Photo courtesy of Jeff Sayre.
April Pulley Sayre, award-winning author and photo-illustrator died Nov. 6 in South Bend, Indiana after a battle with advanced metastatic breast cancer. She was 55.
Much of April’s work focused on natural history, and because of her passion for conservation, she requested a green burial. Her husband, Jeff Sayre writes, “She was interred on a beautiful fall day, next to a lake, surrounded by sugar maples in their full fall regalia of orange, red, and yellow leaves.”
Obituary: April Pulley Sayre from Publishers Weekly. Peek: “Acclaimed children’s book author and photo-illustrator April Pulley Sayre, known for her many books spotlighting the wonders of science and nature, died on Nov. 6 in South Bend, Ind…..”
April, born April 11, 1966 in Greenville, South Carolina, also lived many places. She noted on her website that her “books are rooted in and inspired by the landscapes” she’s lived and visited, including North Carolina, Virginia, Indiana, Michigan, and Panama.
April earned a degree in biology from Duke University and afterward traveled to Madagascar’s rainforest to become a scientist. She held internships at both the National Wildlife Federation and the National Geographic Society.
When the book was cancelled after the editor had been laid off, April called the publisher asking them to honor her advance and if they had any other books she could author. Ultimately, she ended up writing 28 books for the publisher. She said, “Being bold—even if you can only pull it off for a few minutes before you dissolve into insecurity—is key to surviving in publishing.”
April’s books are not only known for their scientific precision, but their lyricism and playfulness. In an interview with Julia Smith from Booklist, April expressed that her books went beyond teaching science, “My books are about sharing wonder, and about refreshing our connection with life—with the natural world.” She received her MFA from Vermont College of Fine Arts in 2000. While April had been an avid photographer since childhood, it wasn’t until Rah, Rah, Radishes!: A Vegetable Chant (Beach Lane Books, 2000) that she photo-illustrated her own books with encouragement from editors Allyn Johnston and Andrea Welch. Many other titles have followed.
April received an NCTE Orbis Pictus Honor Award for her book Raindrops Roll (Beach Lane Books, 2015). Vulture View illustrated by Steve Jenkins (Henry Holt & Company Books For Young Readers, 2007) received a Theodor “Seuss” Geisel Honor. She received the AAAS/Subaru SB&F Prize for Excellence in Science for Stars Beneath Your Bed: The Surprising Story of Dust, illustrated by Ann Jonas (HarperCollins, 2005). Many of her books are ALA Notable Books, have received starred reviews, and remain favorites of educators for read-aloud and other classroom use.
In her Cynsations interview, April said, “That’s the gift of this career: the creative joy that soothes and sweetens daily life and challenges.”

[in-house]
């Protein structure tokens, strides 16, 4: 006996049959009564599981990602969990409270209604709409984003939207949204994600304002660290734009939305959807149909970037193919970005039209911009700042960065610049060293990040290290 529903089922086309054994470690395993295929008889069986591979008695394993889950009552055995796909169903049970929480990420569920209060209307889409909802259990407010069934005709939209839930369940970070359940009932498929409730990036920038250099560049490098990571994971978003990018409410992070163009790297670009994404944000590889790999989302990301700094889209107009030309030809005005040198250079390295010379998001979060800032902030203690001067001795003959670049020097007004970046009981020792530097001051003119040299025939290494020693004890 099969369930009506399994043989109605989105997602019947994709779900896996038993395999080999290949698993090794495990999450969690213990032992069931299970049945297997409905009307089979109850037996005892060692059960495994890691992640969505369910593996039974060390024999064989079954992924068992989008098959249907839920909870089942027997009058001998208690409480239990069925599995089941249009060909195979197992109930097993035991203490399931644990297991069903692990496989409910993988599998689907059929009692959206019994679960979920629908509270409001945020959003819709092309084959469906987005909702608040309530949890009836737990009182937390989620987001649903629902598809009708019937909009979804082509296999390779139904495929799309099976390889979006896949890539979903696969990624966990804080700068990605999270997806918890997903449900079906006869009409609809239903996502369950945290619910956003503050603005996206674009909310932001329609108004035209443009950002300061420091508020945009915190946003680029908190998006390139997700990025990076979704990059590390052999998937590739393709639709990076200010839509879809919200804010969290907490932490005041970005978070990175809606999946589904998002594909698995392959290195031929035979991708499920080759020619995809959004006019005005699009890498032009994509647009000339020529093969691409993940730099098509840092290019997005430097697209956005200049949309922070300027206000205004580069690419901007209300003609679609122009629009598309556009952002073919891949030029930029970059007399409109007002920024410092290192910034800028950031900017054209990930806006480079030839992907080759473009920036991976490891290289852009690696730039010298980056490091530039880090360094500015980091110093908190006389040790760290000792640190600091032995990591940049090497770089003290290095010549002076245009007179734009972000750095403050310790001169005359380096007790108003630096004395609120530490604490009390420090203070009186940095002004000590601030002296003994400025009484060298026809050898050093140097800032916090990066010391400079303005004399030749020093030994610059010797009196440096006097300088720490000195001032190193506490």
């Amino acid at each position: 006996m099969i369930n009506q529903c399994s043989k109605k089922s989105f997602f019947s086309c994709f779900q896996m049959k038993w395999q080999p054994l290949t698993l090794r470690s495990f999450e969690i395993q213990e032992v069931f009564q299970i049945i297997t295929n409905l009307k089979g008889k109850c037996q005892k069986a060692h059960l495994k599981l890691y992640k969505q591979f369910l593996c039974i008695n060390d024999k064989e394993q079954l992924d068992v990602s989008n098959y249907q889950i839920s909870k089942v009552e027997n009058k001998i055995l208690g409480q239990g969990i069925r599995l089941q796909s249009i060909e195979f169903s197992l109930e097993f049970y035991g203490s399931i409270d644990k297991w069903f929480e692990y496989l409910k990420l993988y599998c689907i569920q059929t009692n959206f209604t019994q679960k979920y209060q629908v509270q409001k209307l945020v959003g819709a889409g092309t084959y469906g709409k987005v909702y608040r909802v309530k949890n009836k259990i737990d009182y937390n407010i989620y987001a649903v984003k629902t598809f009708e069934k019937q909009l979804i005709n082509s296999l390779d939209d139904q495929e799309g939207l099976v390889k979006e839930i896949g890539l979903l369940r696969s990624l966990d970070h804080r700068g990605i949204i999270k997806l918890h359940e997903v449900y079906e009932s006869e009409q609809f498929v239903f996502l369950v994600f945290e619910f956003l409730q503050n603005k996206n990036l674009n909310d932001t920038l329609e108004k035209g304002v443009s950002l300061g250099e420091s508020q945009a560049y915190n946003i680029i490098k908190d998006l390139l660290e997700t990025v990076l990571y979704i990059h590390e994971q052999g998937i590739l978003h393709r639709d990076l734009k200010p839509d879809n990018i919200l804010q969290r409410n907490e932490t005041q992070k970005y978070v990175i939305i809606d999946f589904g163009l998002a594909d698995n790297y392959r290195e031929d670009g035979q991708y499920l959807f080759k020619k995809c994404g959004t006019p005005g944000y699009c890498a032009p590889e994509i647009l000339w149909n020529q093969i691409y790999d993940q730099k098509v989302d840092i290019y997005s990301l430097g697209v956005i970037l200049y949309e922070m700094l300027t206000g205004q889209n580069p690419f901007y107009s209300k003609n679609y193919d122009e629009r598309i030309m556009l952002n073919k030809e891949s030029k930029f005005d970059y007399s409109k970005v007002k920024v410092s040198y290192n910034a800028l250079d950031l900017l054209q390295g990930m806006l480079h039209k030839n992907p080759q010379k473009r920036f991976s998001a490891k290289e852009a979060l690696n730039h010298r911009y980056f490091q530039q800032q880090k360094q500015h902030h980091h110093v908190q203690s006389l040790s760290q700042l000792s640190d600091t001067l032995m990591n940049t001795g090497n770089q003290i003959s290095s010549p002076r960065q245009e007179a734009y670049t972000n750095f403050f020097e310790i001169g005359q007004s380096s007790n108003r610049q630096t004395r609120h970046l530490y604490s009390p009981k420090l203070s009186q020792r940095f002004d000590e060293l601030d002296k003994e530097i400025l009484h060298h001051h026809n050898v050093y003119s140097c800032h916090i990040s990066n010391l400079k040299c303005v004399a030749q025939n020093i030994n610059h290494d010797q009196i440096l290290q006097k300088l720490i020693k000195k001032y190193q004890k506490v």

Cynthia Leitich Smith said, “I first met April on the VCFA campus when she was an alumnx guest speaker in the early 2000s, and we reconnected just a few years ago as author-faculty at an educator conference in Utah. She was warm interpersonally and passionate professionally. I remember being wowed by how she could hold an audience of teachers spellbound over her images of natural wonders and fully engage their inner children with wordplay.”
A tribute from her friend and fellow-writer, Melissa Stewart: “April and I entered the world of children’s publishing at around the same time—in the early 1990s—and I was immediately drawn to her work because her deep love of the natural world comes shining through in each book. It has been a pleasure to watch her evolve and grow as a writer and poet, and more recently as a photographer too. She always encouraged me to do what brings me joy, and her beautiful, passionate, inspirational body of work makes it clear that she followed her own advice.
“April once said, ‘My goal in life is to share wonder.’ And indeed, she did. April was kind, generous, and supportive of fellow writers, and every conversation with her brought new insights about life as well as nonfiction craft. She was also insatiably curious and an innovator, an experimenter who was always trying something new. In many ways, she was ahead of her time, and that sometimes made it challenging to sell her work to editors. But she persisted, and leaves behind books that will continue to delight and inform young readers for many years.”
Her family asks that donations be made in honor of April’s life to the April and Jeff Sayre Fund for Nature. These dollars will be used to “award yearly grants from profits . . . to support scientific discovery and conservation of Earth’s ecosystems.”
Stephani Martinell Eaton holds an MFA in Writing for Children and Young Adults from Vermont College of Fine Arts where she won the Candlewick Picture Book Award and the Marion Dane Bauer Award for middle grade fiction. She is represented by Lori Steel at Raven Quill Literary Agency. Connect with her at stephanimartinelleaton.com.